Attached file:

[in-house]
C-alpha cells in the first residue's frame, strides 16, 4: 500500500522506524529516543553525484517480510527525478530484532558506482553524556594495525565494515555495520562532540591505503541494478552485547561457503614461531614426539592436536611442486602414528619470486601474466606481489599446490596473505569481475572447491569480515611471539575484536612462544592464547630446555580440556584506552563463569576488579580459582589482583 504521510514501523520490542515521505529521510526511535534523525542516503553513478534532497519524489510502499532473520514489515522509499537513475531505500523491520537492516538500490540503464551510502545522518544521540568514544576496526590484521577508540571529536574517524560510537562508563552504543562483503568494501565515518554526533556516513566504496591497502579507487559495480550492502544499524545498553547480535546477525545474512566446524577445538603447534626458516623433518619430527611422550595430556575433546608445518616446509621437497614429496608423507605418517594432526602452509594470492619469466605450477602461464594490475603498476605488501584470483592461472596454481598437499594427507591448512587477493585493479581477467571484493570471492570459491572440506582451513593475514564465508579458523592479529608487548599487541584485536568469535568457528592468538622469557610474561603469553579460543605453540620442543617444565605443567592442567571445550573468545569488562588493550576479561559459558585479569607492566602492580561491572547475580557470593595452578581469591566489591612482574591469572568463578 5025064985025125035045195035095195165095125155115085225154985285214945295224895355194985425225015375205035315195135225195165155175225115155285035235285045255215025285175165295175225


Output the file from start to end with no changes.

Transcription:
[in-house]
C-alpha cells in the first residue's frame, strides 16, 4: 500500500522506524529516543553525484517480510527525478530484532558506482553524556594495525565494515555495520562532540591505503541494478552485547561457503614461531614426539592436536611442486602414528619470486601474466606481489599446490596473505569481475572447491569480515611471539575484536612462544592464547630446555580440556584506552563463569576488579580459582589482583 504521510514501523520490542515521505529521510526511535534523525542516503553513478534532497519524489510502499532473520514489515522509499537513475531505500523491520537492516538500490540503464551510502545522518544521540568514544576496526590484521577508540571529536574517524560510537562508563552504543562483503568494501565515518554526533556516513566504496591497502579507487559495480550492502544499524545498553547480535546477525545474512566446524577445538603447534626458516623433518619430527611422550595430556575433546608445518616446509621437497614429496608423507605418517594432526602452509594470492619469466605450477602461464594490475603498476605488501584470483592461472596454481598437499594427507591448512587477493585493479581477467571484493570471492570459491572440506582451513593475514564465508579458523592479529608487548599487541584485536568469535568457528592468538622469557610474561603469553579460543605453540620442543617444565605443567592442567571445550573468545569488562588493550576479561559459558585479569607492566602492580561491572547475580557470593595452578581469591566489591612482574591469572568463578 5025064985025125035045195035095195165095125155115085225154985285214945295224895355194985425225015375205035315195135225195165155175225115155285035235285045255215025285175165295175225